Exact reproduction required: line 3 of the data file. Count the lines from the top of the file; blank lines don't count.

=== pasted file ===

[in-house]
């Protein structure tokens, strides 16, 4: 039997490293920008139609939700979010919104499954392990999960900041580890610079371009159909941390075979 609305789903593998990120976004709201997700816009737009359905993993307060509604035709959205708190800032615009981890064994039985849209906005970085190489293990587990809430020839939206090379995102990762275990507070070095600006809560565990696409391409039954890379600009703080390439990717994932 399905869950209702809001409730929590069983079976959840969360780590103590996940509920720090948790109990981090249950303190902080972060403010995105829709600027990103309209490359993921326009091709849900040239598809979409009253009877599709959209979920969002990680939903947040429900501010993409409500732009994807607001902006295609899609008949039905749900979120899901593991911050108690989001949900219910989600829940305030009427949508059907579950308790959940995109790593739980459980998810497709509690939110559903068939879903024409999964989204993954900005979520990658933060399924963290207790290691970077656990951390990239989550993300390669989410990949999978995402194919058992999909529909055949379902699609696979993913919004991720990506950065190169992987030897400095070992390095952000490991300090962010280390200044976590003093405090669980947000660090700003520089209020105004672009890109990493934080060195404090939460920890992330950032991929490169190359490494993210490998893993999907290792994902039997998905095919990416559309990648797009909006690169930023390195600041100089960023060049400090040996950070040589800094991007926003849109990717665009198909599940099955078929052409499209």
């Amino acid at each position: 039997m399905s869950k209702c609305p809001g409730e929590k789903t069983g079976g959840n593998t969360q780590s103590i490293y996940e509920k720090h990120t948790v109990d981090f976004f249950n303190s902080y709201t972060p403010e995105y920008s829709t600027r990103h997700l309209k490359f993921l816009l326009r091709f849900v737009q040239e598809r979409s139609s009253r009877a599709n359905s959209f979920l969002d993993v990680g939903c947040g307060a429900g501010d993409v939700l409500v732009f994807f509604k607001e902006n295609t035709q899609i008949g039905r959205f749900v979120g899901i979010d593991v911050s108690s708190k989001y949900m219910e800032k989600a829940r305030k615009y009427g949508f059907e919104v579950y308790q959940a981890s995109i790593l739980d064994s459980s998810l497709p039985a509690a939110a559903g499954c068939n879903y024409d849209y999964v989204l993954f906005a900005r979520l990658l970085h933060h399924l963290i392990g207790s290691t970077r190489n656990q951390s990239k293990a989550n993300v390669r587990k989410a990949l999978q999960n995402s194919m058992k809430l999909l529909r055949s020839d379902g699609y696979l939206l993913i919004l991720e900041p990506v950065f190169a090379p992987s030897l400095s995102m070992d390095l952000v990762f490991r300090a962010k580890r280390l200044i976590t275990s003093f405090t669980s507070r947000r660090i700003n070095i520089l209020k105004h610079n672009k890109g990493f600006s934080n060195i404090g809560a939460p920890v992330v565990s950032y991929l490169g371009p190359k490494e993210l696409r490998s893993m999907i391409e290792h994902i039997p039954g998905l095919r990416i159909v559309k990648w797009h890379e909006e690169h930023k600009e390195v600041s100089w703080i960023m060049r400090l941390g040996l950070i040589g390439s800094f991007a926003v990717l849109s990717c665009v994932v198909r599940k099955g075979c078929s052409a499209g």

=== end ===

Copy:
């Amino acid at each position: 039997m399905s869950k209702c609305p809001g409730e929590k789903t069983g079976g959840n593998t969360q780590s103590i490293y996940e509920k720090h990120t948790v109990d981090f976004f249950n303190s902080y709201t972060p403010e995105y920008s829709t600027r990103h997700l309209k490359f993921l816009l326009r091709f849900v737009q040239e598809r979409s139609s009253r009877a599709n359905s959209f979920l969002d993993v990680g939903c947040g307060a429900g501010d993409v939700l409500v732009f994807f509604k607001e902006n295609t035709q899609i008949g039905r959205f749900v979120g899901i979010d593991v911050s108690s708190k989001y949900m219910e800032k989600a829940r305030k615009y009427g949508f059907e919104v579950y308790q959940a981890s995109i790593l739980d064994s459980s998810l497709p039985a509690a939110a559903g499954c068939n879903y024409d849209y999964v989204l993954f906005a900005r979520l990658l970085h933060h399924l963290i392990g207790s290691t970077r190489n656990q951390s990239k293990a989550n993300v390669r587990k989410a990949l999978q999960n995402s194919m058992k809430l999909l529909r055949s020839d379902g699609y696979l939206l993913i919004l991720e900041p990506v950065f190169a090379p992987s030897l400095s995102m070992d390095l952000v990762f490991r300090a962010k580890r280390l200044i976590t275990s003093f405090t669980s507070r947000r660090i700003n070095i520089l209020k105004h610079n672009k890109g990493f600006s934080n060195i404090g809560a939460p920890v992330v565990s950032y991929l490169g371009p190359k490494e993210l696409r490998s893993m999907i391409e290792h994902i039997p039954g998905l095919r990416i159909v559309k990648w797009h890379e909006e690169h930023k600009e390195v600041s100089w703080i960023m060049r400090l941390g040996l950070i040589g390439s800094f991007a926003v990717l849109s990717c665009v994932v198909r599940k099955g075979c078929s052409a499209g």